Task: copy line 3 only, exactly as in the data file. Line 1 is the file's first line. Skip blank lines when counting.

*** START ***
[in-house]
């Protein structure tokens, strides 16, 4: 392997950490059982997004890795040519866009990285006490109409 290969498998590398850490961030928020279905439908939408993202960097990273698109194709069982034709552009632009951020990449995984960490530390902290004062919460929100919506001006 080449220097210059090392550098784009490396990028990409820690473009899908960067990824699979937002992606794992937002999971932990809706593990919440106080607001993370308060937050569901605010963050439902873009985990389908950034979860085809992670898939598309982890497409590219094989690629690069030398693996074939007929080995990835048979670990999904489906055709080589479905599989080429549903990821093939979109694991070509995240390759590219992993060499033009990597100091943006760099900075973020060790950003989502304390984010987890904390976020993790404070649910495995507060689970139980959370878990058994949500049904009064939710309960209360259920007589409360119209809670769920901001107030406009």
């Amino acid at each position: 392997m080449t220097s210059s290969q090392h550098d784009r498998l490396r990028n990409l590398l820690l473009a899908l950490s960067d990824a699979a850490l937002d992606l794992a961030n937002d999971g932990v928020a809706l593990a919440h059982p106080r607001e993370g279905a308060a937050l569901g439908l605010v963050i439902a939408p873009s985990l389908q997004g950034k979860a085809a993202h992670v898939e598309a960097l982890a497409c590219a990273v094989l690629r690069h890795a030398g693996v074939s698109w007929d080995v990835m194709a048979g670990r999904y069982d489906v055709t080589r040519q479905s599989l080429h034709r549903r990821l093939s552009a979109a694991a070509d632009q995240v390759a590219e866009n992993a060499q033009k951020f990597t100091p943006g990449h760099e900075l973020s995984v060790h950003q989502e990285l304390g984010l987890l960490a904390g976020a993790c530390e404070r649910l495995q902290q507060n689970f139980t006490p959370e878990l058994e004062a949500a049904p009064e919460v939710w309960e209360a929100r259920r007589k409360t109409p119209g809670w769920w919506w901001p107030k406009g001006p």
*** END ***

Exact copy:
């Amino acid at each position: 392997m080449t220097s210059s290969q090392h550098d784009r498998l490396r990028n990409l590398l820690l473009a899908l950490s960067d990824a699979a850490l937002d992606l794992a961030n937002d999971g932990v928020a809706l593990a919440h059982p106080r607001e993370g279905a308060a937050l569901g439908l605010v963050i439902a939408p873009s985990l389908q997004g950034k979860a085809a993202h992670v898939e598309a960097l982890a497409c590219a990273v094989l690629r690069h890795a030398g693996v074939s698109w007929d080995v990835m194709a048979g670990r999904y069982d489906v055709t080589r040519q479905s599989l080429h034709r549903r990821l093939s552009a979109a694991a070509d632009q995240v390759a590219e866009n992993a060499q033009k951020f990597t100091p943006g990449h760099e900075l973020s995984v060790h950003q989502e990285l304390g984010l987890l960490a904390g976020a993790c530390e404070r649910l495995q902290q507060n689970f139980t006490p959370e878990l058994e004062a949500a049904p009064e919460v939710w309960e209360a929100r259920r007589k409360t109409p119209g809670w769920w919506w901001p107030k406009g001006p």